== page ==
* Risk-on sentiment pushes down dollar against riskier currencies
* China says China-U.S. trade officials discussed co-operation
* Talk of negative U.S. interest rates another disadvantage
* U.S. April payrolls seen falling a record 22 mln
By Hideyuki Sano
TOKYO, May 8 (Reuters) - The dollar slipped on Friday as investors defied a broader sense of doom around upcoming U.S. employment data and found reasons to buy riskier currencies with more governments slowly reopening their economies for business.
The mood got a lift after China and the United States said their top trade negotiators had held a phone call and agreed to strengthen economic and public health cooperation.
The talks come as tensions have flared up between Washington and Beijing in recent days over the origins of the coronavirus.
“Broadly speaking, the market is looking to how the economies will normalise and is being driven by news headlines. No one still has a clear picture on how much growth we can recover in 2020,” said Kazushige Kaida, head of currencies at State Street Bank.
The greenback was undermined by a further hit to its yield attraction as U.S. money markets priced in a small chance of negative interest rates next year.
The dollar’s index against a basket of six other major currencies slipped 0.2% to 99.673 from Thursday’s high of 100.40.
The euro edged up 0.1% to $1.0847, bouncing back from Thursday’s near two-week low of $1.07665 though it was down about 1.2% on the week.
The Australian dollar gained 0.6% to $0.6534, nearing a seven-week high of $0.6570 marked on April 30.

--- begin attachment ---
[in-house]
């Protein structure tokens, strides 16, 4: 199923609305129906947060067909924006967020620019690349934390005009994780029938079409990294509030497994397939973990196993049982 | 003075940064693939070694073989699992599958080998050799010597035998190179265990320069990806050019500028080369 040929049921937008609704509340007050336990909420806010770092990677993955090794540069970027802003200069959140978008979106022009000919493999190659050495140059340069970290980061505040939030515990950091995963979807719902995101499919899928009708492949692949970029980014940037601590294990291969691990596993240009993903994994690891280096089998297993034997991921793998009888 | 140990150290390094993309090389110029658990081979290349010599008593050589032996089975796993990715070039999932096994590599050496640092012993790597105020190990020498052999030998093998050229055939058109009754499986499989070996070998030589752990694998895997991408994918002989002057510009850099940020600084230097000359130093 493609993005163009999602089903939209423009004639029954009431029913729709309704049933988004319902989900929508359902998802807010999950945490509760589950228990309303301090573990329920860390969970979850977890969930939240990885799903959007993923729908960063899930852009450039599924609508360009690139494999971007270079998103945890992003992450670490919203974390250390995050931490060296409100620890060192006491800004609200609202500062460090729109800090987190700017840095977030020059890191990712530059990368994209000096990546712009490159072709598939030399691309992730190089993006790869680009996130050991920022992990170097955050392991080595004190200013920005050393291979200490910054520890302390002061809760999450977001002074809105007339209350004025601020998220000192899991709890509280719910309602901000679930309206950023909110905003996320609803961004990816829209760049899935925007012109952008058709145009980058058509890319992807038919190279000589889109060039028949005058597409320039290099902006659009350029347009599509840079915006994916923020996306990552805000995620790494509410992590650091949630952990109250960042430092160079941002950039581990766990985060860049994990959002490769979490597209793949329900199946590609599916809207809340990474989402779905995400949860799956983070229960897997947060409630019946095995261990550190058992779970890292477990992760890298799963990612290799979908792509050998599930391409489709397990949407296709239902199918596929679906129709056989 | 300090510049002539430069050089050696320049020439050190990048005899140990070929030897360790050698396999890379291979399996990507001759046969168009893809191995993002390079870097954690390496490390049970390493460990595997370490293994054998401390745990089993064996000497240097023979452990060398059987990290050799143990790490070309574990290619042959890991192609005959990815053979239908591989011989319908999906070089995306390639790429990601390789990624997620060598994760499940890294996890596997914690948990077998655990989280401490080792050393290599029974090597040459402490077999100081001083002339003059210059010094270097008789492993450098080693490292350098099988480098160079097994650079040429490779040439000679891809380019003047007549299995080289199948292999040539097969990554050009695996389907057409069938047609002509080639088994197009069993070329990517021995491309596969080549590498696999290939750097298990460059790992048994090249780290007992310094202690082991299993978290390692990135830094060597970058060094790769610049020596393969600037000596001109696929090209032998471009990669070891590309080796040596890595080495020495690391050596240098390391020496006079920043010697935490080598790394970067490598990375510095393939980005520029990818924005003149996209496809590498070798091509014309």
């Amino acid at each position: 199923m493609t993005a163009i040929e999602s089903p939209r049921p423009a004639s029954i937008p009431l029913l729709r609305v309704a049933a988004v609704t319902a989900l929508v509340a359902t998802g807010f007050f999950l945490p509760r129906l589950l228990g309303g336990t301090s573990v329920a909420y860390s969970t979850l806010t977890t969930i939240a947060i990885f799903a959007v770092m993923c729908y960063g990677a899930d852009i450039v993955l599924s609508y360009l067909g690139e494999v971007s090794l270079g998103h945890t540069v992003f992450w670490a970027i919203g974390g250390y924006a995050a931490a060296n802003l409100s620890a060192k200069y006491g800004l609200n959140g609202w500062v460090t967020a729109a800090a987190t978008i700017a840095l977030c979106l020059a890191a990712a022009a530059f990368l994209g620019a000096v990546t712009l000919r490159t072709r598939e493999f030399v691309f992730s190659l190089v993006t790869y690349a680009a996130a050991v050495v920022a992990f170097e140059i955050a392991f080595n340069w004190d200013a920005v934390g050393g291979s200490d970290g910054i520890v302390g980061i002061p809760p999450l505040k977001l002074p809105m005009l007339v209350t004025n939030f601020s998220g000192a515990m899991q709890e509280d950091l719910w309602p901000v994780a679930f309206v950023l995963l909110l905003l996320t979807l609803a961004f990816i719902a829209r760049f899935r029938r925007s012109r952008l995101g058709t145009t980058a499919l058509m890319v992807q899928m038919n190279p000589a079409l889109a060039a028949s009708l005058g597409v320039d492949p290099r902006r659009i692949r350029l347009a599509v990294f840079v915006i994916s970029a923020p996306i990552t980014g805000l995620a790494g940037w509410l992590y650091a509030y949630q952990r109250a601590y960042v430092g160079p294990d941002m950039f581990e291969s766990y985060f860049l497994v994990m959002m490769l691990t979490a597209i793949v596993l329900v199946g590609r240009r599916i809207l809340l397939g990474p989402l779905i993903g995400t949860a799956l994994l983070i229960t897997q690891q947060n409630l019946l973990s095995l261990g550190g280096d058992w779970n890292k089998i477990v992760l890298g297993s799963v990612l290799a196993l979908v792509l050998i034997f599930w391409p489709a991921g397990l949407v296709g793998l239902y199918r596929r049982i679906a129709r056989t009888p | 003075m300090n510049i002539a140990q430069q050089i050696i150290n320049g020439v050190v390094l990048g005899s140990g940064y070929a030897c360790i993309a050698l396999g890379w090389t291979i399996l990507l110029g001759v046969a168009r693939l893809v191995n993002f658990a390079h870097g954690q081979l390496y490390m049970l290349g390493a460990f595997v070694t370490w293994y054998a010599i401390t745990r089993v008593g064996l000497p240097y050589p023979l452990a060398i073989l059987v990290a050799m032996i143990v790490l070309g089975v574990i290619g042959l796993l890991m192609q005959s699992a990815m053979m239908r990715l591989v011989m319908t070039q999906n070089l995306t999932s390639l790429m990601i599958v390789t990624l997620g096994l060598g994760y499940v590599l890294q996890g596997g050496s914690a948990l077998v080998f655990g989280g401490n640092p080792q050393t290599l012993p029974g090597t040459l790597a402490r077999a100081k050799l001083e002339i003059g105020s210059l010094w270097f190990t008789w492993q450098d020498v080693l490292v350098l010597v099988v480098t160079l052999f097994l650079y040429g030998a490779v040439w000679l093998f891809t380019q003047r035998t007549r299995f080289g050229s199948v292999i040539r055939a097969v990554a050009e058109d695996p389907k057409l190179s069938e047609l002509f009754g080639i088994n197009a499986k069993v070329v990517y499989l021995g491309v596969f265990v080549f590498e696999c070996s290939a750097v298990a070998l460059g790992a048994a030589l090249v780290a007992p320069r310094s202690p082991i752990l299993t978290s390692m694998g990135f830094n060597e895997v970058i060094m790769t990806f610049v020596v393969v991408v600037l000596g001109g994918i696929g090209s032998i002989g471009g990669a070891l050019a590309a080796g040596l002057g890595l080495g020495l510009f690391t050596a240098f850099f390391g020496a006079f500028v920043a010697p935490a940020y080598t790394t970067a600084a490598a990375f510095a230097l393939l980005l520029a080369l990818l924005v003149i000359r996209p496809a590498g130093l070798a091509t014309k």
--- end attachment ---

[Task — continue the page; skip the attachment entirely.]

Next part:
Australia will ease social distancing restrictions implemented to slow the spread of the coronavirus in a three-step process, Prime Minister Scott Morrison said on Friday, with the aim of removing all curbs by July.
The dollar’s retreat against riskier currencies reflected a recovery in risk sentiment as global shares rallied, with Nasdaq index now wiping out its losses this year.
On top of aggressive monetary easing around the world, hopes of economic normalisation are supporting the mood as some countries in Europe and parts of the United States ease restrictions on economic activity.
Against the safe-haven yen, the dollar bounced back to 106.38 yen, above a seven-week low of 105.985 touched on Wednesday.
The greenback was also caught off guard as U.S. short-term bond yields hit record low with markets starting to price in negative U.S. interest rates for the first time.
Among G3 currencies, only the dollar has positive interest rates.
“The possibility of negative rates is modestly bearish for the dollar, given limited market pricing to date and ongoing concerns about the US ‘debasing’ the dollar,” wrote Ebrahim Rahbari, chief G10 FX strategist at Citi in New York.
But he added forceful and aggressive U.S. fiscal and monetary stimulus is likely boost the recovery in the US and pull in capital flows, supporting the dollar.
Federal Reserve officials have said that they do not see negative rates as appropriate. Still the price action suggested some investors see a much worse downturn that could force the Fed to become more experimental with its crisis response.
Data on Thursday showed 3.169 million initial unemployment claims for the week ended May 2, more than economists’ forecast of 3 million, and bringing total claims since late March to 33.5 million, or about one in every five workers.
Unemployment data due later in the day is expected to show a historic hit to the U.S. labour market.
Nonfarm payrolls are forecast to have plunged 22 million in April, which would blow away the record dive of 800,000 seen during the 2007-2009 recession.
The unemployment rate is seen jumping to 16% in April, which would shatter the post-World War Two record of 10.8% touched in November 1982.
Some traders sold dollars to take profits ahead of the data.
“Everyone knows it is going to be terrible and people are focusing on the pace of a rebound from there,” said Ayako Sera, market strategist at Sumitomo Mitsui Trust Bank.
“But because this is an unprecedented pattern, you cannot find any historical example, and where there is no example, even artificial intelligence cannot find an answer.” (Reporting by Hideyuki Sano; Editing by Sam Holmes and Kim Coghill)